There were Bryce Harper’s homers, all three of them. And there were Max Scherzer’s seven innings of dominance. But the Nationals’ 7-5 victory over the Marlins on Wednesday afternoon still required one final, electric performance from Drew Storen to be secured.
And it was electric, even though the Nats closer got himself in a quick jam after plunking Donovan Solano and allowing a single to Dee Gordon to lead off the ninth.
The key at-bat, of course, came against perhaps the most-feared hitter in baseball (or, at least, the most-feared hitter in Washington): Giancarlo Stanton. Having already crushed a 3-run homer the previous inning to end Scherzer’s day and make this a close game again, Stanton was lurking throughout the ninth, due up fourth when the inning began.
Everybody in the ballpark knew it, knew Storen’s best chance for success was to retire the Marlins’ first three batters and never let Stanton reach the plate. But Storen knew he had to fight the temptation to think in those terms.
“I look at it like golf,” he said. “If you tell yourself, ‘Don’t hit it in the water,’ you end up hitting it in the water. You have to take it a batter at a time. Obviously, that’s not how you draw it up. But you have to work with the situation you’re in.”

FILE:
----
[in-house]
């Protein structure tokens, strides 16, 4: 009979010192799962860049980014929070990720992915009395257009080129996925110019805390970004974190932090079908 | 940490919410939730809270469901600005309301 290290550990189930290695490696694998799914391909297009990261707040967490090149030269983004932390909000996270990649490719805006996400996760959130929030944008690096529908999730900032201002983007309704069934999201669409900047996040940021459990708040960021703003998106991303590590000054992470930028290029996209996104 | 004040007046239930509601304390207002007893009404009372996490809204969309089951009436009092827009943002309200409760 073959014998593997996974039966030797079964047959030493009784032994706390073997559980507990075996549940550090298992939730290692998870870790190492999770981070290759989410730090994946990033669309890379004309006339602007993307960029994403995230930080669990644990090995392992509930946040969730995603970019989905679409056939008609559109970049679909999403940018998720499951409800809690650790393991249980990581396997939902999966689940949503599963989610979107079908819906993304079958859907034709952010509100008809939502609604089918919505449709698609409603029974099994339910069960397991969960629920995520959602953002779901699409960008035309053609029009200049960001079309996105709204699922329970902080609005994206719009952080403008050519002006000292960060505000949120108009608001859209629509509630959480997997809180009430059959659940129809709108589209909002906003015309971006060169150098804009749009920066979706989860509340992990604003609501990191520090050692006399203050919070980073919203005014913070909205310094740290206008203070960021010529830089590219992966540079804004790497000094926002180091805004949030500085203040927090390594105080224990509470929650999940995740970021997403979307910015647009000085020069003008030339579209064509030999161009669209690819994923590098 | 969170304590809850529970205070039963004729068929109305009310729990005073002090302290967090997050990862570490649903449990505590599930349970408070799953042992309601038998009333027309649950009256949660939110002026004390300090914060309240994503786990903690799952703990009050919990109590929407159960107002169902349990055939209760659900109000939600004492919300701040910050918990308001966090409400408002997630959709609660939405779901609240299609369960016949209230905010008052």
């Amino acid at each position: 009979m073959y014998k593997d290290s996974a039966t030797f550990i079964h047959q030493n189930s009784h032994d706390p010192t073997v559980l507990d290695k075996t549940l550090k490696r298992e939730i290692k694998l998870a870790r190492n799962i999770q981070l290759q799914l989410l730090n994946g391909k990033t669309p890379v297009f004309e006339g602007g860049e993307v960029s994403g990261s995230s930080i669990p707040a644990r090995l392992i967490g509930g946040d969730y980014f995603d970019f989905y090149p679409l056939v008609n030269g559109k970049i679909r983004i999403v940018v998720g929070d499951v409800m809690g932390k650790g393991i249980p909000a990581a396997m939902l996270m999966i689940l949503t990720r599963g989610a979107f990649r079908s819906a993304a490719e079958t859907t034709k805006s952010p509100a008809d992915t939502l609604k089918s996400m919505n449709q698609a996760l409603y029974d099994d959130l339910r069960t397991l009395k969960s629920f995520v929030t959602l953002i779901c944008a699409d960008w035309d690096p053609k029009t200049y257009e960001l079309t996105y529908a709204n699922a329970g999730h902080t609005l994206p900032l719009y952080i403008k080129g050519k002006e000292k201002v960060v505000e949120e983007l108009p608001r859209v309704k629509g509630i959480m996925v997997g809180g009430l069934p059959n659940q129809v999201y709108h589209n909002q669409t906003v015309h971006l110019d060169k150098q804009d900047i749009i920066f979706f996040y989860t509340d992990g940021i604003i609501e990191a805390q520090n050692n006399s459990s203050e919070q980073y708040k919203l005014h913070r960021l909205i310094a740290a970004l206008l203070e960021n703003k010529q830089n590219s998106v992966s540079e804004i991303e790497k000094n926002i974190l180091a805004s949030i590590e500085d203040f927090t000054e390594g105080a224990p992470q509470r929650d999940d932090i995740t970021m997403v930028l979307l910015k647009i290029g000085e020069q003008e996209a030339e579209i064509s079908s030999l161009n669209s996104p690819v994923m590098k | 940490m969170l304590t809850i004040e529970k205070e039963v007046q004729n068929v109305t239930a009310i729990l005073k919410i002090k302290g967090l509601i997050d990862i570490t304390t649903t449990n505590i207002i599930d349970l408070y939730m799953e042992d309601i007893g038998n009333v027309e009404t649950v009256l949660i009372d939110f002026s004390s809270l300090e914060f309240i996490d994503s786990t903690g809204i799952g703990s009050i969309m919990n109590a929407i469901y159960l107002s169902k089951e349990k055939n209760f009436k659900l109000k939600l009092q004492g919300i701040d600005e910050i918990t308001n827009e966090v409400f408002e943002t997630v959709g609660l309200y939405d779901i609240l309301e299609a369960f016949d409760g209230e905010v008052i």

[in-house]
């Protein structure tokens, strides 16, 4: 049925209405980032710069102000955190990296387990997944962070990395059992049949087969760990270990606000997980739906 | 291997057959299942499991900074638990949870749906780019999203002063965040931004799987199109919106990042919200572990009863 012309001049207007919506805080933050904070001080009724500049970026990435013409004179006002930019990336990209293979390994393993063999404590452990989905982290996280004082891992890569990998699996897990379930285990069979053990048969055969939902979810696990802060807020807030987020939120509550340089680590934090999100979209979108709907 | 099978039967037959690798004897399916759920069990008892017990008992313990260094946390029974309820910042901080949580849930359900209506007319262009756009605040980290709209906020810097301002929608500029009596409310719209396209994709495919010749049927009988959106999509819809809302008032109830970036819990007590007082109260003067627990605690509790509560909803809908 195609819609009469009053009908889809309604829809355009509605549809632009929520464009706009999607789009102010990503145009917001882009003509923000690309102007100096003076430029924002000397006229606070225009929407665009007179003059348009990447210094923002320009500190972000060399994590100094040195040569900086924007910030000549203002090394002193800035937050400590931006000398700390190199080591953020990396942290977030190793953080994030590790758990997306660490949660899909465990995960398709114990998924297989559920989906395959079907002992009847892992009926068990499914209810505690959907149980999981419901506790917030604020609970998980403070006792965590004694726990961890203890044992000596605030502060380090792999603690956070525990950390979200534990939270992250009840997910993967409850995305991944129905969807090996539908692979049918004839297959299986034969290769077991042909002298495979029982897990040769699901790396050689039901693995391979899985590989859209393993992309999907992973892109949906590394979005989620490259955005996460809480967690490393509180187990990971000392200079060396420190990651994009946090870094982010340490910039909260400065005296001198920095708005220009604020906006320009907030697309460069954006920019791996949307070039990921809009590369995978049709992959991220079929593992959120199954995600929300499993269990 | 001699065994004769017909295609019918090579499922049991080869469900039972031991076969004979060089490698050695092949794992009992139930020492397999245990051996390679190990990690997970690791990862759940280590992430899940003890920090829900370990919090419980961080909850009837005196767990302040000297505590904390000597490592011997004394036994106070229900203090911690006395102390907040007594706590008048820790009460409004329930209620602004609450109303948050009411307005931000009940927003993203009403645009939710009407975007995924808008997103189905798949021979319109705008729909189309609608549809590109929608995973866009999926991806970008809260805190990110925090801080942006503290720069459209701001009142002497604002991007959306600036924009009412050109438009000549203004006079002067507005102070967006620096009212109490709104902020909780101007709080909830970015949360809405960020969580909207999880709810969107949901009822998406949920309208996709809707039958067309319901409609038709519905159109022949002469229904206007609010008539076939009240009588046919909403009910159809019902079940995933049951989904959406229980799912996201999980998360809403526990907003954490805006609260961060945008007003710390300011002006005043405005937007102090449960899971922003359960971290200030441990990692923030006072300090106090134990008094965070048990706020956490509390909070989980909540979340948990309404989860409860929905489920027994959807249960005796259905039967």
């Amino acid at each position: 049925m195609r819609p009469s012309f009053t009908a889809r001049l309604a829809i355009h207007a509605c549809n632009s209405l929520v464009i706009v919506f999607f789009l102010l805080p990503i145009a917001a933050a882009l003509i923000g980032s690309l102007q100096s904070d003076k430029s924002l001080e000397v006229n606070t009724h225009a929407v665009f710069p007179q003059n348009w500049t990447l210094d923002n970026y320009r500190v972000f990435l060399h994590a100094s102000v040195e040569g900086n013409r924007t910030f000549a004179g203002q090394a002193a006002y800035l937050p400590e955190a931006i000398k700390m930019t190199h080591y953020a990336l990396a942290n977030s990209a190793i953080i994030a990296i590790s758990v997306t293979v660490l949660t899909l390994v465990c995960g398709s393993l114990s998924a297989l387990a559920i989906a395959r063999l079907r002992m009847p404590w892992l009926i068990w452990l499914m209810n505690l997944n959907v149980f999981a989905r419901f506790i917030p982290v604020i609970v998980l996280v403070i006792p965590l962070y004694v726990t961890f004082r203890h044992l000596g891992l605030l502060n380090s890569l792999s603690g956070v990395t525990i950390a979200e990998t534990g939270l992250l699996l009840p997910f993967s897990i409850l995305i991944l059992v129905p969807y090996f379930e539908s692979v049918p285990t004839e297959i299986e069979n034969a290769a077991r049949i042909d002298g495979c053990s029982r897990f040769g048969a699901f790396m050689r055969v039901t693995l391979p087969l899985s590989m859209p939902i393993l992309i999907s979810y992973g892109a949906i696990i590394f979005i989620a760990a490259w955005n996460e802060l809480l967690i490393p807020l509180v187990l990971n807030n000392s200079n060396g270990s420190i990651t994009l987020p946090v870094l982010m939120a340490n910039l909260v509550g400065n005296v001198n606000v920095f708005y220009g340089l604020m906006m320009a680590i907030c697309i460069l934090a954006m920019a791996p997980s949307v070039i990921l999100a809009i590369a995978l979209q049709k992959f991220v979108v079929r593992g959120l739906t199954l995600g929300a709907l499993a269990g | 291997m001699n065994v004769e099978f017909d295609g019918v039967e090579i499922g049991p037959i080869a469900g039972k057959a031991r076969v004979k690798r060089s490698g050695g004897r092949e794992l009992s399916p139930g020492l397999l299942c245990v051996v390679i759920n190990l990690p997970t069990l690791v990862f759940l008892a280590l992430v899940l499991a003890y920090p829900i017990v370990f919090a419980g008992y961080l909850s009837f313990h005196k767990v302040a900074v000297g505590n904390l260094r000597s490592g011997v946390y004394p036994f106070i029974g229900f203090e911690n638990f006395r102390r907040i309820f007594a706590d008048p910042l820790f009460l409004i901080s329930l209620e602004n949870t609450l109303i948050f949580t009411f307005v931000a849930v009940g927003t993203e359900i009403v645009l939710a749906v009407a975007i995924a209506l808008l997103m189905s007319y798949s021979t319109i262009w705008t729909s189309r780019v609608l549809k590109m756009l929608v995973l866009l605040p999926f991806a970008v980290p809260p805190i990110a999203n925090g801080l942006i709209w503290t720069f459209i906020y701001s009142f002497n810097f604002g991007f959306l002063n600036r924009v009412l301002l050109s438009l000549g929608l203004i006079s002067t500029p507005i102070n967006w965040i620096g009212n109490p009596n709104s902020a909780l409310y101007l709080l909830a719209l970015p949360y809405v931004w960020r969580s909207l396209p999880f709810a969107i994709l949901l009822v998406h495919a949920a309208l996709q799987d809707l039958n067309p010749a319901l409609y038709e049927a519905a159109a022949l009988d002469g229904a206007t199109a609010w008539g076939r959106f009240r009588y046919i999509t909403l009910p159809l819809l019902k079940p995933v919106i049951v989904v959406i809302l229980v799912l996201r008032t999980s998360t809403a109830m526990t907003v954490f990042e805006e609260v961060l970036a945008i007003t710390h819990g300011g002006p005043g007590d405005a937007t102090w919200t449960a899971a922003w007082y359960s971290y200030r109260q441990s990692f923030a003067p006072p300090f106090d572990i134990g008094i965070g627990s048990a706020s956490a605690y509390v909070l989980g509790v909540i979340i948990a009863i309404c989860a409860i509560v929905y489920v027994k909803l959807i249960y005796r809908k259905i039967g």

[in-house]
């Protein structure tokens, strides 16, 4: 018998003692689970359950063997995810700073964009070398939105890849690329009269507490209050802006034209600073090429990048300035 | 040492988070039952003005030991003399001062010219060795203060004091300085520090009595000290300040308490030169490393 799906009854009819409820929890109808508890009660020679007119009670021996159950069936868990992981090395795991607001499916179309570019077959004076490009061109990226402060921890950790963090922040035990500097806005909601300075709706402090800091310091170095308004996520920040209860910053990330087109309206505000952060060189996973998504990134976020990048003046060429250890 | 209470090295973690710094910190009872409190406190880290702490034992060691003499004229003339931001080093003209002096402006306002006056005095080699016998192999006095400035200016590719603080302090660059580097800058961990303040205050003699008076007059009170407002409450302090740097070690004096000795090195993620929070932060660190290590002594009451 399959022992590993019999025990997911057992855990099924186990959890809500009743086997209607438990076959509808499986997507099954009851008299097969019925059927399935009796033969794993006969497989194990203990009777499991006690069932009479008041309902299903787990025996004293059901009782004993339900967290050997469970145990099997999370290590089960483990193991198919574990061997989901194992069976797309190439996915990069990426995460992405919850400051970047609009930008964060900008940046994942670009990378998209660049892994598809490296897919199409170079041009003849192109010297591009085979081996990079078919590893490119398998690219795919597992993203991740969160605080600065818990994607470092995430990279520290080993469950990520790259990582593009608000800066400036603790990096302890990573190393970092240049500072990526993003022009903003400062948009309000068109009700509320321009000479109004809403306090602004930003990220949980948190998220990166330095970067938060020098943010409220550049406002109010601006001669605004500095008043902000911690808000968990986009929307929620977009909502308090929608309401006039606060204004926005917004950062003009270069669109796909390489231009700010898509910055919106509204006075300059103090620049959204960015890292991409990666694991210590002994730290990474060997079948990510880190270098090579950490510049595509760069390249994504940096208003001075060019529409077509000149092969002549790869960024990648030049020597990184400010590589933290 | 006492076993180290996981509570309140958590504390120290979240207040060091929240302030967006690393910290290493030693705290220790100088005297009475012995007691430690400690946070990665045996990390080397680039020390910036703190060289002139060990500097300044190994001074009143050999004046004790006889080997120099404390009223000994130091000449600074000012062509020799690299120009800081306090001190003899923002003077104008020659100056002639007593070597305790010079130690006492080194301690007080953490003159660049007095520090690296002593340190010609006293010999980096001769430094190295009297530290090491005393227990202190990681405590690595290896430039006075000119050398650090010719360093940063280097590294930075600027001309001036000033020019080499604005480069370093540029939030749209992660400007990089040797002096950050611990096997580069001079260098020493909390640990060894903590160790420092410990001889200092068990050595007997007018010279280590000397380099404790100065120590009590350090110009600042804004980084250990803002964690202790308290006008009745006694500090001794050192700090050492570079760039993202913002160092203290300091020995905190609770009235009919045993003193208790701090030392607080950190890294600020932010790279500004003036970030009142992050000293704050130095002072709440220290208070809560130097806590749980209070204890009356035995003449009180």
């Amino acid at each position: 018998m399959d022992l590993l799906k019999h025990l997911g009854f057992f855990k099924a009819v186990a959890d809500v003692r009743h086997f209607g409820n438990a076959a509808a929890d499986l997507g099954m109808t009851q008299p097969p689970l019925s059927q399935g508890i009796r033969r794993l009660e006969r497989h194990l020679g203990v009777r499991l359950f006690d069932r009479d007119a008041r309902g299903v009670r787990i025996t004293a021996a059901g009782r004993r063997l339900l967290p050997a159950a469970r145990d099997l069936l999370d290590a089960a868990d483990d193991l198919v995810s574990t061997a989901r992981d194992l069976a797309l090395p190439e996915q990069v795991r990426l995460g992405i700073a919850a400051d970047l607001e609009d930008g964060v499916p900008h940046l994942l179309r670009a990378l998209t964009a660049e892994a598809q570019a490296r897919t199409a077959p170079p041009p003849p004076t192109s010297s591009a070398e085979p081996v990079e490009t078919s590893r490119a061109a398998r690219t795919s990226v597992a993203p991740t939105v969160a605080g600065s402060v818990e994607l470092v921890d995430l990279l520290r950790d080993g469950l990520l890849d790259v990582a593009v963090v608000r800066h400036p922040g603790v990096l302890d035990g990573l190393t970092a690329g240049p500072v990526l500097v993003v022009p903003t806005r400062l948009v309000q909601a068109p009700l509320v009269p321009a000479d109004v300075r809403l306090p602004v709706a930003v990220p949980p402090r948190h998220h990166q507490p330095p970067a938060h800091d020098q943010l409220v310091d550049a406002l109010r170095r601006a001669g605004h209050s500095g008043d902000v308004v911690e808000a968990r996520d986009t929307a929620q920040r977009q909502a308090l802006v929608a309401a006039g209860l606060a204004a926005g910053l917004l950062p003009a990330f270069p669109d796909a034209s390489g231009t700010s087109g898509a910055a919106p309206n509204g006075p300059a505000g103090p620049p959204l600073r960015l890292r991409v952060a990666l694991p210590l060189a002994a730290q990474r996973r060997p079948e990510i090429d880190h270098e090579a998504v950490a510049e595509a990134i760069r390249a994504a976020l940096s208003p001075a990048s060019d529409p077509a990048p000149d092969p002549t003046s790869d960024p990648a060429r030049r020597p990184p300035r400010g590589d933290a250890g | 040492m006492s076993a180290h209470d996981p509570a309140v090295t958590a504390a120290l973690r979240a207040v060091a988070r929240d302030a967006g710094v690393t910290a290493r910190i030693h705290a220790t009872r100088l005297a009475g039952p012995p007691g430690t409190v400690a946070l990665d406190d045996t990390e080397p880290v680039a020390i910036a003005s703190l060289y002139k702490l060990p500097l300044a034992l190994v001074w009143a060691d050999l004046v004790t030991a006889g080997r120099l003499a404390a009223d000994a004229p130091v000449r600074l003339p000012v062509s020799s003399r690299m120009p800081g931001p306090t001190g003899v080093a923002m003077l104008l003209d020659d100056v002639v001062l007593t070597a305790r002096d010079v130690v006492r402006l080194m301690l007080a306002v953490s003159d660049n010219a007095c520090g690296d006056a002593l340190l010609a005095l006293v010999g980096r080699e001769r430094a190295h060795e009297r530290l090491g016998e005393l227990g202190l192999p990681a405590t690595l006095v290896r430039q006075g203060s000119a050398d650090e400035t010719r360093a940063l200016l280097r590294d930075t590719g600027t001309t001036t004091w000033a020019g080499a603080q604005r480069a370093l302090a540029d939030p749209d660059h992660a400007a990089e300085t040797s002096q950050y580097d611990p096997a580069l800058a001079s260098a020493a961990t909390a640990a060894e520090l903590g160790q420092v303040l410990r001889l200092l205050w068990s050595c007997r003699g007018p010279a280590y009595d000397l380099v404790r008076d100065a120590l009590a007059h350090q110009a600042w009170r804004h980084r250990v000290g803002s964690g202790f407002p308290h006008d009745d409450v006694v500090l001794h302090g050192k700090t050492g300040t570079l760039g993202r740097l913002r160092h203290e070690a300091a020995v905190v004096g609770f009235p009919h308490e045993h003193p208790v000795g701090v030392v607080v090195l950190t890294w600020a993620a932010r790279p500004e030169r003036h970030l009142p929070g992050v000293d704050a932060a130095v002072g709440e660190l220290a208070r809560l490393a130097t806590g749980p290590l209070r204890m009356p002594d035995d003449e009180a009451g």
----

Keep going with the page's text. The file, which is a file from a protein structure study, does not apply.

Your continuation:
Before facing Stanton, Storen got Martin Prado to fly out to right field. So that was out No. 1, bringing the big slugger to the plate with two on and a chance to give his team the lead with one swing.
Storen knew his gameplan entering the encounter. Stanton is most vulnerable to breaking balls down and away. But that doesn’t mean you can abandon the other side of the plate altogether.
“He’s so strong and powerful,” Storen said. “He got me last year in a similar situation on a slider down and away. So I’ve got to show him [something inside], so he’s going to have to respect the inner half. … You’ve just got to keep him off-balance, man.”
Which is exactly what Storen did. His first pitch was a fastball way inside, forcing Stanton to take a step back. That then set up a slider down and away, which Stanton missed for strike one. Then came another fastball in, this one a sinker that Stanton barely foul-tipped for strike two and put the slugger on the defensive.
And that then set the stage for Storen’s final pitch of the at-bat, another slider away, which Stanton couldn’t reach. A subsequent strikeout of Marcell Ozuna finished the deal and sealed the Nationals’ third consecutive series victory.
“The key in that at-bat was the sinker in that he fouled off,” manager Matt Williams said. “Which opens up the outer side of the plate for any pitcher, but especially for Drew’s slider. He was a little erratic coming out of the bullpen. But once he hit Solano, then he settled into the strike zone better and made some good pitches.”